Tim Berners-Lee is concerned that fake news is limiting the web’s use as a tool for humanity.
The inventor of the world wide web, Tim Berners-Lee, has issued a damning report of the way in which misinformation is spread online, and has reached out to Google and Facebook to put a tighter grip on the ‘fake news’ issue.
Berners-Lee submitted his original proposal for the world wide web 28 years ago, but has since ‘become increasingly worried’ by the speed that misinformation can be spread. Furthmore, this information threatens to prevent the web from fulfilling its “true potential as a tool which serves all of humanity.”
Broken into three areas, Berners-Lee explained the grounds for his concern. The sections include the loss of control of personal data, the ease with which misinformation can be spread, and the need to bring transparency to online political advertising.
He said in the first section of the post: “The current business model for many websites offers free content in exchange for personal data. Many of us agree to this – albeit often by accepting long and confusing terms and conditions documents – but fundamentally we do not mind some information being collected in exchange for free services. But, we’re missing a trick. As our data is then held in proprietary silos, out of sight to us, we lose out on the benefits we could realise if we had direct control over this data, and chose when and with whom to share it.”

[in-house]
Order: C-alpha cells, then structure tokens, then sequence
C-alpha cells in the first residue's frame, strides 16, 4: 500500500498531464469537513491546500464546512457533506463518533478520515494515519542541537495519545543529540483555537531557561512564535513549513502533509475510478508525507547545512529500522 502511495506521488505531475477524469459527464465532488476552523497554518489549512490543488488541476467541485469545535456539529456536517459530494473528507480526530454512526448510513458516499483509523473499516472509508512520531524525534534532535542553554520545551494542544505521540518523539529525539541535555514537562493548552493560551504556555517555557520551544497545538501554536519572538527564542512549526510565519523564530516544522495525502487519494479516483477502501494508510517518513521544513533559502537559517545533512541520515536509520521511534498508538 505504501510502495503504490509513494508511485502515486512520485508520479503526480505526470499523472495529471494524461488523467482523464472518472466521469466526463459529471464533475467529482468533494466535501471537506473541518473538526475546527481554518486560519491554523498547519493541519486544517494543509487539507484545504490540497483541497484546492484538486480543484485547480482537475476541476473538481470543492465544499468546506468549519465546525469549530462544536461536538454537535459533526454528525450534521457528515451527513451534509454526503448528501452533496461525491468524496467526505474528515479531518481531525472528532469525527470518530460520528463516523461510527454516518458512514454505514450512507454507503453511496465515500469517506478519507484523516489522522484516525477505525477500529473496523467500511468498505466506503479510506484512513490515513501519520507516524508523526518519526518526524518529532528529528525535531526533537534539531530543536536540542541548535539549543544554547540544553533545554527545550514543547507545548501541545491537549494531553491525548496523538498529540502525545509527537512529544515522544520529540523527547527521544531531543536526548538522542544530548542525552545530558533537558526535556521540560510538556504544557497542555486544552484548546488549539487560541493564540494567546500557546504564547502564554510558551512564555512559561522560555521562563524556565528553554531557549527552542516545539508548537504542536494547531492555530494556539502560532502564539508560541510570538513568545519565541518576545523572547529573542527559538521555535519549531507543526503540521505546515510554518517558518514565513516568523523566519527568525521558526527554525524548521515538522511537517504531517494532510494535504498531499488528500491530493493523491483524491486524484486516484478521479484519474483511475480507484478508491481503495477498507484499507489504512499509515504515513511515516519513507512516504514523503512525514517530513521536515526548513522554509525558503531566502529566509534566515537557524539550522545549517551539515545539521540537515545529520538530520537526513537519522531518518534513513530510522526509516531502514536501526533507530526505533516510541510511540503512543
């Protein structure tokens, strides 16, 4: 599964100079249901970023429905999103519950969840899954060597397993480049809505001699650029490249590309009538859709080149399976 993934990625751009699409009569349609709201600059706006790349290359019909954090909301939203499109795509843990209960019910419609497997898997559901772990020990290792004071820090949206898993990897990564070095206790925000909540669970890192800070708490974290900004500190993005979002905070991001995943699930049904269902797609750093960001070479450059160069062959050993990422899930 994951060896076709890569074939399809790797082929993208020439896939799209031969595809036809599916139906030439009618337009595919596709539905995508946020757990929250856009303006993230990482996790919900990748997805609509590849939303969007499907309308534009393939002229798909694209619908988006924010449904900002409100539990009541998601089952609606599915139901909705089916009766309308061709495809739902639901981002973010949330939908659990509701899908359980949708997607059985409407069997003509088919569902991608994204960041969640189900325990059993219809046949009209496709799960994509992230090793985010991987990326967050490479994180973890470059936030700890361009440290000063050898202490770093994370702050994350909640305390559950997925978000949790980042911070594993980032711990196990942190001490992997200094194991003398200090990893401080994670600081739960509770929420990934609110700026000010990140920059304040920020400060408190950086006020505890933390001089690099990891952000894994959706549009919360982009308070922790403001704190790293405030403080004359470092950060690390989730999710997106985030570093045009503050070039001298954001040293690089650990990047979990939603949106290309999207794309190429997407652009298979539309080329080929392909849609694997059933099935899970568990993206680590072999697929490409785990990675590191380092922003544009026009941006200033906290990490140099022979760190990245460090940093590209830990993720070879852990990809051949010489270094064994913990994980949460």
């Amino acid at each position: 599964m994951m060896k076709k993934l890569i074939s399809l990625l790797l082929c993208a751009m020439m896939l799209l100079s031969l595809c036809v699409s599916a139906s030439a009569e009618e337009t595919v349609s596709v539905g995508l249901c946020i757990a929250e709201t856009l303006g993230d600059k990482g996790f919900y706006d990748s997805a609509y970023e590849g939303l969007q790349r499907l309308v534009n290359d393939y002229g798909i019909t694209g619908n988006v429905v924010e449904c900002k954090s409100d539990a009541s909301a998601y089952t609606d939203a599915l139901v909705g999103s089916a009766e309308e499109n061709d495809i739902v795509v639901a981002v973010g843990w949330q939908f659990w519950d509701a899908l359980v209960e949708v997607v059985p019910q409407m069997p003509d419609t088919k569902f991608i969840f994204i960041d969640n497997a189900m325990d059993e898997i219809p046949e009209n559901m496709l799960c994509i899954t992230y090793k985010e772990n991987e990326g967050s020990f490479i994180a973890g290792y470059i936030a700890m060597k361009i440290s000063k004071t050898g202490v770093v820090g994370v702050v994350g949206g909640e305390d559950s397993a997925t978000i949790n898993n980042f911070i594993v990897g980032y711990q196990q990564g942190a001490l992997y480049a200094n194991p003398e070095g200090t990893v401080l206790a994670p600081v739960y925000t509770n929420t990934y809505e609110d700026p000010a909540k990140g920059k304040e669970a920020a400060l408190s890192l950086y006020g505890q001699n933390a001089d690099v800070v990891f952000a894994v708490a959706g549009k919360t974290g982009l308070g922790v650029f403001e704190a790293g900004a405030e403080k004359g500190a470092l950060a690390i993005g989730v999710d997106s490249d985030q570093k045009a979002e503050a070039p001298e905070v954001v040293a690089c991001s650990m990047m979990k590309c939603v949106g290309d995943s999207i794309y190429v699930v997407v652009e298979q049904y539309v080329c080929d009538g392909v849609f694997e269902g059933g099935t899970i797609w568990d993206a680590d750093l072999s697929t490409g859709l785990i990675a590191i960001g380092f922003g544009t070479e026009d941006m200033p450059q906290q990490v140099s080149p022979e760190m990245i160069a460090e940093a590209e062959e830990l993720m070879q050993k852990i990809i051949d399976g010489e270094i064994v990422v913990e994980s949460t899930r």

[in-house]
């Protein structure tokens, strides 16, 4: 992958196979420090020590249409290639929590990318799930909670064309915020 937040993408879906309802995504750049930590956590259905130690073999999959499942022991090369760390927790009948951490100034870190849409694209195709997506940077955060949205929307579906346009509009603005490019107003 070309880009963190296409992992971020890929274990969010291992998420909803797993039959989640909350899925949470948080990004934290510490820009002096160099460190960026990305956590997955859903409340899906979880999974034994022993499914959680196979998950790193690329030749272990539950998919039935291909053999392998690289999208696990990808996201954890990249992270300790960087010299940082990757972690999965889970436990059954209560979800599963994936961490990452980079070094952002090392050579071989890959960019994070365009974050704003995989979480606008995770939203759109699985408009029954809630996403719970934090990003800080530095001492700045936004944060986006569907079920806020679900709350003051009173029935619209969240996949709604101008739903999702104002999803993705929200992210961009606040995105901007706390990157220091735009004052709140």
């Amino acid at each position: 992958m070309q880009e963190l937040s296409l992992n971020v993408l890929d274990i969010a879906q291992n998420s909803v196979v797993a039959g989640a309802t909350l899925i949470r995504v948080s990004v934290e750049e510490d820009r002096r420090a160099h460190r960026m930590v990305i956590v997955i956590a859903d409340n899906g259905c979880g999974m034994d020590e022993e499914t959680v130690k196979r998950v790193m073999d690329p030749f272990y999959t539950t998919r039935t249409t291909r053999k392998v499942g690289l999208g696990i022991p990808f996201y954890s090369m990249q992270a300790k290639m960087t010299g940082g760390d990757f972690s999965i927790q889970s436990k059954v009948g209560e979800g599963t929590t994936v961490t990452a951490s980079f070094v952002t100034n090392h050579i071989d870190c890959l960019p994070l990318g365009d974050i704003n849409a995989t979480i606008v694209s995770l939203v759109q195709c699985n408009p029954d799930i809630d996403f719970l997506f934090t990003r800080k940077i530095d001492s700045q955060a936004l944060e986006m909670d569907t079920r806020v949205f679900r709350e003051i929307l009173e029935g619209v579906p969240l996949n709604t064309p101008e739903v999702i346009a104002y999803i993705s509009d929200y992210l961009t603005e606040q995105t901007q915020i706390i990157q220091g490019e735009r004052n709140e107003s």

He then went on to comment on the way that the user is faced with various pages and items based on their own personal information, leading to mass spreading of misinformation.
He said: “They choose what to show us based on algorithms which learn from our personal data that they are constantly harvesting.” This outlook explains Berners-Lee’s intention to look to Facebook and Google as guardians against ‘fake news.”
“The net result is that these sites show us content they think we’ll click on – meaning that misinformation, or ‘fake news’, which is surprising, shocking, or designed to appeal to our biases can spread like wildfire.”
In the third section, on a political note Berners-Lee said that, “in the 2016 US election, as many as 50,000 variations of adverts were being served every single day on Facebook, a near-impossible situation to monitor”. He continues by saying that there are suggestions that some political adverts are being used in unethical ways.
Berners-Lee said: “Political advertising online has rapidly become a sophisticated industry. The fact that most people get their information from just a few platforms and the increasing sophistication of algorithms drawing upon rich pools of personal data means that political campaigns are now building individual adverts targeted directly at users.”